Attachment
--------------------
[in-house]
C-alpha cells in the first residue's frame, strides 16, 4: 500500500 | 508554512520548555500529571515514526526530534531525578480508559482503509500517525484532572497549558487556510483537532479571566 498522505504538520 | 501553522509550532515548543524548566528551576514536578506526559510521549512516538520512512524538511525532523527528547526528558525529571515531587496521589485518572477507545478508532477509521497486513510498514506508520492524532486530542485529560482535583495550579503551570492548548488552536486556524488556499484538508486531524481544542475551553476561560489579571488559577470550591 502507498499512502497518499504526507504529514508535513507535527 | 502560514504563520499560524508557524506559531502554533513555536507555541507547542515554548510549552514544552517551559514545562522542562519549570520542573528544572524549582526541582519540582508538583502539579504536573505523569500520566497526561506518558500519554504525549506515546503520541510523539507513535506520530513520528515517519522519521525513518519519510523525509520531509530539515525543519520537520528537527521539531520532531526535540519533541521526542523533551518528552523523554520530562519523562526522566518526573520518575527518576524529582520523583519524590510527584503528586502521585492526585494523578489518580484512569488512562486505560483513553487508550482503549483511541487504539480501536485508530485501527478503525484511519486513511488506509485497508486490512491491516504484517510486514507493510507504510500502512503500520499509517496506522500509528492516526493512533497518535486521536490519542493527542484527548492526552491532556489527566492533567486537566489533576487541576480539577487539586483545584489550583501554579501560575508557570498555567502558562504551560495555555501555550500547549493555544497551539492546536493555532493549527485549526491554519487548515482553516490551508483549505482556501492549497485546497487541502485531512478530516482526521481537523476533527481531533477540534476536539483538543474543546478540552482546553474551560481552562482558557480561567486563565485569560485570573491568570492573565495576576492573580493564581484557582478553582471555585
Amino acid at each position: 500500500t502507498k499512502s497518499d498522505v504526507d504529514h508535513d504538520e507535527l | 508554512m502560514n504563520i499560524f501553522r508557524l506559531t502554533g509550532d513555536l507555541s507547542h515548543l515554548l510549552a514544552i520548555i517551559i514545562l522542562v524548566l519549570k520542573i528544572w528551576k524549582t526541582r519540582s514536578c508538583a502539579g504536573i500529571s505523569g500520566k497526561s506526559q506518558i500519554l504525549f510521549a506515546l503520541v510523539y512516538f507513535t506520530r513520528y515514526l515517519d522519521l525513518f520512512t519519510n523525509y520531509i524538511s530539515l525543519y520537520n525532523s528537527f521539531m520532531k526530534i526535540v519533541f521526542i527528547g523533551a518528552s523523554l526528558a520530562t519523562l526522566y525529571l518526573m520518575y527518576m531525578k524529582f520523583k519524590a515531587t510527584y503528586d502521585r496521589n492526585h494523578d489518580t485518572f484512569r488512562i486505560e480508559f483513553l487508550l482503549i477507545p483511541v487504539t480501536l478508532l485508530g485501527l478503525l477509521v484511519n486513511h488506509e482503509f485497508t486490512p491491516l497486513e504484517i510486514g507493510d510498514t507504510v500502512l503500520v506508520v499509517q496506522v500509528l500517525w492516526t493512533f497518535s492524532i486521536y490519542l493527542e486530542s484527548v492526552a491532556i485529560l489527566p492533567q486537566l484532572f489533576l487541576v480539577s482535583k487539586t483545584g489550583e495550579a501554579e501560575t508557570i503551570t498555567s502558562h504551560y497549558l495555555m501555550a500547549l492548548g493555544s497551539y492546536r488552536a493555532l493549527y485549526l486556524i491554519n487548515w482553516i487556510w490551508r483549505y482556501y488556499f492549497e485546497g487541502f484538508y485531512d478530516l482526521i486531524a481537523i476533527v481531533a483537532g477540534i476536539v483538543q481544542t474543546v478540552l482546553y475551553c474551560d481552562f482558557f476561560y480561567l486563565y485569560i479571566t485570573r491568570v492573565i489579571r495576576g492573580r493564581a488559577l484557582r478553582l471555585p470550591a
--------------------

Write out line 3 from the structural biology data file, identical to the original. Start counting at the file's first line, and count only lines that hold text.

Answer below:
Amino acid at each position: 500500500t502507498k499512502s497518499d498522505v504526507d504529514h508535513d504538520e507535527l | 508554512m502560514n504563520i499560524f501553522r508557524l506559531t502554533g509550532d513555536l507555541s507547542h515548543l515554548l510549552a514544552i520548555i517551559i514545562l522542562v524548566l519549570k520542573i528544572w528551576k524549582t526541582r519540582s514536578c508538583a502539579g504536573i500529571s505523569g500520566k497526561s506526559q506518558i500519554l504525549f510521549a506515546l503520541v510523539y512516538f507513535t506520530r513520528y515514526l515517519d522519521l525513518f520512512t519519510n523525509y520531509i524538511s530539515l525543519y520537520n525532523s528537527f521539531m520532531k526530534i526535540v519533541f521526542i527528547g523533551a518528552s523523554l526528558a520530562t519523562l526522566y525529571l518526573m520518575y527518576m531525578k524529582f520523583k519524590a515531587t510527584y503528586d502521585r496521589n492526585h494523578d489518580t485518572f484512569r488512562i486505560e480508559f483513553l487508550l482503549i477507545p483511541v487504539t480501536l478508532l485508530g485501527l478503525l477509521v484511519n486513511h488506509e482503509f485497508t486490512p491491516l497486513e504484517i510486514g507493510d510498514t507504510v500502512l503500520v506508520v499509517q496506522v500509528l500517525w492516526t493512533f497518535s492524532i486521536y490519542l493527542e486530542s484527548v492526552a491532556i485529560l489527566p492533567q486537566l484532572f489533576l487541576v480539577s482535583k487539586t483545584g489550583e495550579a501554579e501560575t508557570i503551570t498555567s502558562h504551560y497549558l495555555m501555550a500547549l492548548g493555544s497551539y492546536r488552536a493555532l493549527y485549526l486556524i491554519n487548515w482553516i487556510w490551508r483549505y482556501y488556499f492549497e485546497g487541502f484538508y485531512d478530516l482526521i486531524a481537523i476533527v481531533a483537532g477540534i476536539v483538543q481544542t474543546v478540552l482546553y475551553c474551560d481552562f482558557f476561560y480561567l486563565y485569560i479571566t485570573r491568570v492573565i489579571r495576576g492573580r493564581a488559577l484557582r478553582l471555585p470550591a